|Region||San Luis Potosí, Puebla|
|11,000 (2010 census)|
The Pame language, number 1 (azure), north.
The Pame languages are a group of languages in Mexico that is spoken by around 10,000 Pame people in the state of San Luis Potosí. It belongs to the Oto-Pamean branch of the Oto-Manguean language family.
Distribution and languages
Ethnologue notes two living varieties of Pame both spoken in the state of San Luis Potosí: Central Pame , in the town of Santa María Acapulco, and Northern Pame, in communities from the north of Río Verde to the border with Tamaulipas.
The third variety, Southern Pame, was last described in the mid 20th century, is assumed to be extinct, and is very sparsely documented. It was spoken in Jiliapan, Hidalgo, and Pacula, Querétaro.
- Northern Pame (~6,000)
- Central Pame (~6,000)
- Southern Pame (†)
The Pame languages are part of the Oto-Pamean branch of the Oto-Manguean language family. They are most closely related to the Chichimeca Jonaz language, spoken in Guanajuato, and together, they form the Pamean language groups. During the colonial period, two grammatical descriptions were written.
Berthiaume (2004) reports a complex phonology for Northern Pame with contrasts between plain, voiced, aspirated, and glottalized consonants both for the stops, nasals, affricates and approximants.
Pame languages are tonal but the exact number of tonal contrasts is a matter of debate. Avelino, Gibson and Manrique have analyzed the language as having three tones: high and low level tones and a falling contour tone (Suárez 1983, pg. 51). However, Berthiaume (2004) argues that only a high and a rising tone exist, no low, level tone.
Pame grammar is characterized by complex morphophonemics and suppletion. Many grammatical categories are marked by exchanging consonants in patterns that are not fully predictable. The morphology is head-marking, marking agreement with possessors on nouns and with the participants in actions on verbs. Its personal system distinguishes between singular, dual and plural number in all persons, and there is also has an exclusive first-person category ("we but not you").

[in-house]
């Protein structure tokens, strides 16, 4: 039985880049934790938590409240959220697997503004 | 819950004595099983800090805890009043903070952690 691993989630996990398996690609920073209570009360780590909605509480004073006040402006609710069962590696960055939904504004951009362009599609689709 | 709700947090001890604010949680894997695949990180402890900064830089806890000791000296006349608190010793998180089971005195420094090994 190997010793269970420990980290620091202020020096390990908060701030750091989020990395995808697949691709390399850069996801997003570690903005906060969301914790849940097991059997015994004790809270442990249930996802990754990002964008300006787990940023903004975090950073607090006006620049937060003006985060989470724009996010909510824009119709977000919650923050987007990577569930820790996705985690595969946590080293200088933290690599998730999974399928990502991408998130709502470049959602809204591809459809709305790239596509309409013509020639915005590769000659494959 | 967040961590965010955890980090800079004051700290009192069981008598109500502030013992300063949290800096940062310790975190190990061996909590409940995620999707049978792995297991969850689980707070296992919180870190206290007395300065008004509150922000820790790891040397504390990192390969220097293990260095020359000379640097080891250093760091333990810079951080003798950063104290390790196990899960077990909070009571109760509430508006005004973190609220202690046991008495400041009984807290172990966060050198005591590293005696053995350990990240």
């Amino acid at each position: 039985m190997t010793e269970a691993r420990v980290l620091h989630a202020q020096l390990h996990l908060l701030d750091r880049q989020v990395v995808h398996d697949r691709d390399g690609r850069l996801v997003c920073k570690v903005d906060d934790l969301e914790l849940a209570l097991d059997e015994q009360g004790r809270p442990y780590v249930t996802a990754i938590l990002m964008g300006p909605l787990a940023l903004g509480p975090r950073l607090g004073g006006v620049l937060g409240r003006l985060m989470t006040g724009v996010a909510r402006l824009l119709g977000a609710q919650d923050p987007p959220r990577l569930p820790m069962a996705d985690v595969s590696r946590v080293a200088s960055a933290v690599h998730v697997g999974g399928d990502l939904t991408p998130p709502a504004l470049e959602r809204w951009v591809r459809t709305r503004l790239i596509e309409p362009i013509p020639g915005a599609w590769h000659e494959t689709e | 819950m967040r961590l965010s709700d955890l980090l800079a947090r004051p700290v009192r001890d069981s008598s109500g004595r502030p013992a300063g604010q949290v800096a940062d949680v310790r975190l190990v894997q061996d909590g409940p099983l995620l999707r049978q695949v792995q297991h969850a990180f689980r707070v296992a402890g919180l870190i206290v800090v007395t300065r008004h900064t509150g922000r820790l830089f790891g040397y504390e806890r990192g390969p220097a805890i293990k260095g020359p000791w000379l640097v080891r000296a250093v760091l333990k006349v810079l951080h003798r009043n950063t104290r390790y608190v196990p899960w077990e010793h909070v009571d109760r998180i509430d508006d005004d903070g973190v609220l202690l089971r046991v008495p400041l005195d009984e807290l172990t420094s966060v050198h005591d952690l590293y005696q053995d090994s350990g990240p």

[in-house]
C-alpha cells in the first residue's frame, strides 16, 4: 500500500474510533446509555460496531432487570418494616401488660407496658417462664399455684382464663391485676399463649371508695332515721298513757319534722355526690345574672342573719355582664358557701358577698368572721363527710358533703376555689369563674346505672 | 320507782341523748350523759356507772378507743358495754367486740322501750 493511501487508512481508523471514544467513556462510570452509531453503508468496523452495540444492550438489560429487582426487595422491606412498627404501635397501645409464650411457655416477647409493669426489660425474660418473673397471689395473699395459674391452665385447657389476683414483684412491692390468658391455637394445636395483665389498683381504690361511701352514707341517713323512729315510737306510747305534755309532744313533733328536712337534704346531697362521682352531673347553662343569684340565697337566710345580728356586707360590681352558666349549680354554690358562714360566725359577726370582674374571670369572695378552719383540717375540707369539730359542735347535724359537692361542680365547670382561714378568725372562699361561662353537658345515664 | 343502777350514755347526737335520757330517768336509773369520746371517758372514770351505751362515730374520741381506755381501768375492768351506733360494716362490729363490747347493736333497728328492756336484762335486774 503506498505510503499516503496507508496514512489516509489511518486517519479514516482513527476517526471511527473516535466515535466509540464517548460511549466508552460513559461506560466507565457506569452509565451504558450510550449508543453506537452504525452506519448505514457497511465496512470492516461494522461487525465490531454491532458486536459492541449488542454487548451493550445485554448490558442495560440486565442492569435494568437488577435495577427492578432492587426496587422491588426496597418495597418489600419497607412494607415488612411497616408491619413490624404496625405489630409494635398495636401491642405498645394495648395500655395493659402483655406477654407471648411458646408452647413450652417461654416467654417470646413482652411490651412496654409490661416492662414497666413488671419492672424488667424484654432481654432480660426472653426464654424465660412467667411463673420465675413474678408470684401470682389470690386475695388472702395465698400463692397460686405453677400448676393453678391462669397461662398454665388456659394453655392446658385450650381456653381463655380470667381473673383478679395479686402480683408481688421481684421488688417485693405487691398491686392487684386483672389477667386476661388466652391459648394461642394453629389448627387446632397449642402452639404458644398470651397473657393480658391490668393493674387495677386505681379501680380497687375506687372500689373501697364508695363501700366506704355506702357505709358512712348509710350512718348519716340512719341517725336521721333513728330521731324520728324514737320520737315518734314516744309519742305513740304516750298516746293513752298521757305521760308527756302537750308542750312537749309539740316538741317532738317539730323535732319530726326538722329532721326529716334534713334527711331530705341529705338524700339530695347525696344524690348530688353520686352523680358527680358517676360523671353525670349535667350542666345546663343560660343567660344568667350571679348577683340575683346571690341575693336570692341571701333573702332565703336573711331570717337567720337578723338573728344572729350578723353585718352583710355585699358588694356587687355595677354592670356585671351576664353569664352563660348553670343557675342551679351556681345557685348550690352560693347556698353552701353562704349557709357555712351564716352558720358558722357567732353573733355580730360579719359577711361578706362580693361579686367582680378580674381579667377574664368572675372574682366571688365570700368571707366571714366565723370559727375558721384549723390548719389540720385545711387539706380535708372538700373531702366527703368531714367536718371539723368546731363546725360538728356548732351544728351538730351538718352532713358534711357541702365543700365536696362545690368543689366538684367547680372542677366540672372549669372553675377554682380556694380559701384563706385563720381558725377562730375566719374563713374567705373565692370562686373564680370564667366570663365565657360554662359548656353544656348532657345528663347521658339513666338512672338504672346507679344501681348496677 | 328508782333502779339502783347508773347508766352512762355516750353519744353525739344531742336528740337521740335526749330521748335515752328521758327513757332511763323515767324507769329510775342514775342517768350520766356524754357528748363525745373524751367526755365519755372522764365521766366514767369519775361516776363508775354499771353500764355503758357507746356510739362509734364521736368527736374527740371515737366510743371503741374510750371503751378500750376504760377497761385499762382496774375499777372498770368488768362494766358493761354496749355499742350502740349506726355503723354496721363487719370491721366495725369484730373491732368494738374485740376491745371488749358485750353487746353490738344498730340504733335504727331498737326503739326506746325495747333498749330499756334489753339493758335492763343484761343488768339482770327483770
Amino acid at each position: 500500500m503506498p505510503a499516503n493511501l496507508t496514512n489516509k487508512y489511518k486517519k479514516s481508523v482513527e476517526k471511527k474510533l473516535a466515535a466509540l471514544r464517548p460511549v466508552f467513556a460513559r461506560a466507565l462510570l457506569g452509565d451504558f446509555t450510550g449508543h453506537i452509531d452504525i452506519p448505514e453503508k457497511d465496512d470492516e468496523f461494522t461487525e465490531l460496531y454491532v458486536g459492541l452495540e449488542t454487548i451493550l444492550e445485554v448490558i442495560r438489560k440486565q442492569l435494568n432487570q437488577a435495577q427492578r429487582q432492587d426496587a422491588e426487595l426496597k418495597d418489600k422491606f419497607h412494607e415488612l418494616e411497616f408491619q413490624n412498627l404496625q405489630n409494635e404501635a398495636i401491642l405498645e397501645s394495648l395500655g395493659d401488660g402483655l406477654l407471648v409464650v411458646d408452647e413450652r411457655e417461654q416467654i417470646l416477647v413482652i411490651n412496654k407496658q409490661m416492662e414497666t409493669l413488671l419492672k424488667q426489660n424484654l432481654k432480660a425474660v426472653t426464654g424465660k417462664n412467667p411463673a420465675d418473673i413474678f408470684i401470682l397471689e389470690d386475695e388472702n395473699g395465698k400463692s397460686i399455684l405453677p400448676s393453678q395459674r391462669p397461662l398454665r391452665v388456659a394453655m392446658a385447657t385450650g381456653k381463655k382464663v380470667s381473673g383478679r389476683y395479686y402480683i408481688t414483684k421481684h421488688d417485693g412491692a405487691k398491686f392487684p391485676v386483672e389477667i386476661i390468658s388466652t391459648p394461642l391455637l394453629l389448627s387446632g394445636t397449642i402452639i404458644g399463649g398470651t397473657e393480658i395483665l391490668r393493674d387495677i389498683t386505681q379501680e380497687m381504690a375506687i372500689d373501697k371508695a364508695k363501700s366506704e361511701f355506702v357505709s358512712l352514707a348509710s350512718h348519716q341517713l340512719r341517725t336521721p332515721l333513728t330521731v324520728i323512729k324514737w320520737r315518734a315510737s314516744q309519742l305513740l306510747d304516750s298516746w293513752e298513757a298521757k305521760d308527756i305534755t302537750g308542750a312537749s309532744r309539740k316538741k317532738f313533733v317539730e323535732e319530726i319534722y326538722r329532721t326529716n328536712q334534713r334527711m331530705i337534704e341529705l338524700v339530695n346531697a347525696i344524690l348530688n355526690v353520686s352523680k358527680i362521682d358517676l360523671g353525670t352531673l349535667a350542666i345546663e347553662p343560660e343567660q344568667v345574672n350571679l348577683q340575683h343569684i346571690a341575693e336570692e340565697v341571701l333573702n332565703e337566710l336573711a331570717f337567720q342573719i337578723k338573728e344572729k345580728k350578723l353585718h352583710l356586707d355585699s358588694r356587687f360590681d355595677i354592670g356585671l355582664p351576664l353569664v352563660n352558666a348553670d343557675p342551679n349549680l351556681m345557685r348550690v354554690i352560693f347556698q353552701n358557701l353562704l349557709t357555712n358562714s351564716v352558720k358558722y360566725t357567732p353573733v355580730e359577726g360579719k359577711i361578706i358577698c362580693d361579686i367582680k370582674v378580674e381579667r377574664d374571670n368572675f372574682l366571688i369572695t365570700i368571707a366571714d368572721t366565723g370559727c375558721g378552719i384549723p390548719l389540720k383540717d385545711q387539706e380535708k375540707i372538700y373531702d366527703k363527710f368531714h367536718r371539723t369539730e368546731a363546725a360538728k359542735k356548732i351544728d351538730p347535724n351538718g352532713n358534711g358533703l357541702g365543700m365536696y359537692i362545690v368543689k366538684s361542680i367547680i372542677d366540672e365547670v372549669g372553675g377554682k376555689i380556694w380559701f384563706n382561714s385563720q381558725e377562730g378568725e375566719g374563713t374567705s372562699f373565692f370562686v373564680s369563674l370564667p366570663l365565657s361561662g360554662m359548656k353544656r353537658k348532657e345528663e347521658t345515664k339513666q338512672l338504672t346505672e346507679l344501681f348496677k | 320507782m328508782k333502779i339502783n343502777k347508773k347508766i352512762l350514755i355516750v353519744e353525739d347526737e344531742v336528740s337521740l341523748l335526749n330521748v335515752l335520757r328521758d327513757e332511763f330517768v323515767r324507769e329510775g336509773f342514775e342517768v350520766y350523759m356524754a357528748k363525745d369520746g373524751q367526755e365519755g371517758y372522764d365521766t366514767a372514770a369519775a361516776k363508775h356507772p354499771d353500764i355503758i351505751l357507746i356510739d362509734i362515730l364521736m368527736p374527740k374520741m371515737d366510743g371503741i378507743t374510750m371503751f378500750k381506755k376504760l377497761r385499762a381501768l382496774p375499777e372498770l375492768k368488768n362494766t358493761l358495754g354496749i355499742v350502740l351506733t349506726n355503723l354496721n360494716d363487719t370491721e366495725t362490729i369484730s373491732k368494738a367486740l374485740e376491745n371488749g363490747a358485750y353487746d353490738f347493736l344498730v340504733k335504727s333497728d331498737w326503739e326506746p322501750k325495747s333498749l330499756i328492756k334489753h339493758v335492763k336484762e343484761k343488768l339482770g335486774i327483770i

- INALI (2012) México: Lenguas indígenas nacionales
- Hammarström, Harald; Forkel, Robert; Haspelmath, Martin, eds. (2017). "Pamean". Glottolog 3.0. Jena, Germany: Max Planck Institute for the Science of Human History.
- Central Pame
- Ethnologue: Northern Pame
- Berthiaume 2004
- Avelino, Heriberto (2006). "The typology of Pame number systems and the limits of Mesoamerica as a linguistic area" (PDF). Linguistic Typology. 10 (1): 41–60. doi:10.1515/LINGTY.2006.002.
- Ascher, Marcia (1994), Ethnomathematics: A Multicultural View of Mathematical Ideas, Chapman & Hall, ISBN 0-412-98941-7
- Suaréz, Jorge A. 1983. The Mesoamerican Indian Languages. Cambridge: CUP
- Berthiaume, S. C. (2004). A phonological grammar of Northern Pame (Doctoral dissertation, PhD thesis, University of Texas at Arlington).
- Avelino, H. (2006). The typology of Pame number systems and the limits of Mesoamerica as a linguistic area. Linguistic Typology, 9, 493-513.
- Gibson, L. F. (1956). Pame (Otomi) phonemics and morphophonemics. International Journal of American Linguistics, 22(4), 242-265.
- Gibson, Lorna, and Doris Bartholomew. "Pame noun inflection." International Journal of American Linguistics 45, no. 4 (1979): 309-322.
- Manrique Castañeda, Leonardo. "Análisis preliminar del vocabulario pame de Fray Juan Guadalupe Soriano." In Anales de Antropología, vol. 12, no. 1. 2009.
- Castañeda, L. M. (1960). Dos gramáticas pames del siglo XVIII. Anales del Instituto Nacional de Antropología e Historia, sexta época (1945-1967), 11, 283-287.
- Lastra, Y. (2015). Tratado del arte y unión de los idiomas otomí y pame; Vocabularios de los idiomas pame, otomi, mexicano y jonaz de Fray Juan Guadalupe Soriano.
- Manrique Castañeda, Leonardo. 1967. Jiliapan Pame. The Handbook of Middle American Indians, ed. by Robert Wauchope, general editor, Norman McQuown, volume editor, vol. 5, 331-48. Austin: University of Texas Press.
- A Phonological Grammar of Northern Pame